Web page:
Luck of the Draw is described as “a game for the artistically challenged.” And I am happy to tell you that this turns out to be a remarkably accurate description of the very people who will have the most fun playing it: the people who don’t like games that make them draw.

Which is exactly what Luck of the Draw does. It makes you draw. Things like: a monkey or a space shuttle or a bad hair day; a piranha, a used car or a dream date (there are three things to draw on each card, see, and the roll of the die tells you which one).

But the part of the game that makes the drawing actually fun and the fun actually Major, comes from another deck of cards, called “categories.” Categories like: “most over the top,” “most dramatic,” “stands out like a sore thumb.”

For it turns out that these cards, these “category” cards, serve as the criteria by which the drawings are judged, don’t you know. So, pretty much despite my assiduous efforts at a 45-second 3-D rendering of the Eiffel Tower in perspective with enticing hints of a chiaroscoro-like Parisian dawn, if the category turns out to be “Best Example of Minimalism,” I have no myopic critics to rail against, and nothing to show for my outstanding efforts but unrequited artistic angst. Whilst you, who only managed to draw a large, narrow, and somewhat crooked “A,” bask in the applause of your peers.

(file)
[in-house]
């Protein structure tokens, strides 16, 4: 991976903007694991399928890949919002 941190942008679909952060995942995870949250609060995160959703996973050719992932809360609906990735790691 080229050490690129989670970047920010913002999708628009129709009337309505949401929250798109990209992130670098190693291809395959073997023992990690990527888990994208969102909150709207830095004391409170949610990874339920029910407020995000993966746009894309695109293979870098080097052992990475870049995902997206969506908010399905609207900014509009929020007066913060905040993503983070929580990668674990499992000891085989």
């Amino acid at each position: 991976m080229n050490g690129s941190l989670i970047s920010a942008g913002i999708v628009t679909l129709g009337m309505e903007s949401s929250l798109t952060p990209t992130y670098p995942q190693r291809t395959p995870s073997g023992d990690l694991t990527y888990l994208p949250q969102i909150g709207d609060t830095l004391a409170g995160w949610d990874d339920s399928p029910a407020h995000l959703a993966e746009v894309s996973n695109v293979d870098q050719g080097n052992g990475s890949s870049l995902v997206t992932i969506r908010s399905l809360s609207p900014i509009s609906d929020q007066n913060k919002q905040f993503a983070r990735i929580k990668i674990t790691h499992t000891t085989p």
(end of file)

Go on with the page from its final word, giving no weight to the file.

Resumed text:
And for those players who have professional artistic aspirations, Luck of the Draw is a preternaturally poignant experience, capturing, with unavoidable clarity, the famously fickle fortunes of those who stake their livelihood on the currentmost definitions of “good art.”

Knowbody Knows

Knowbody Knows, for example, exactly how many hours Tom Hanks sleeps in a week. Probably not even Mr. Hanks knows that. So, OK, so you don’t know. You can still guess.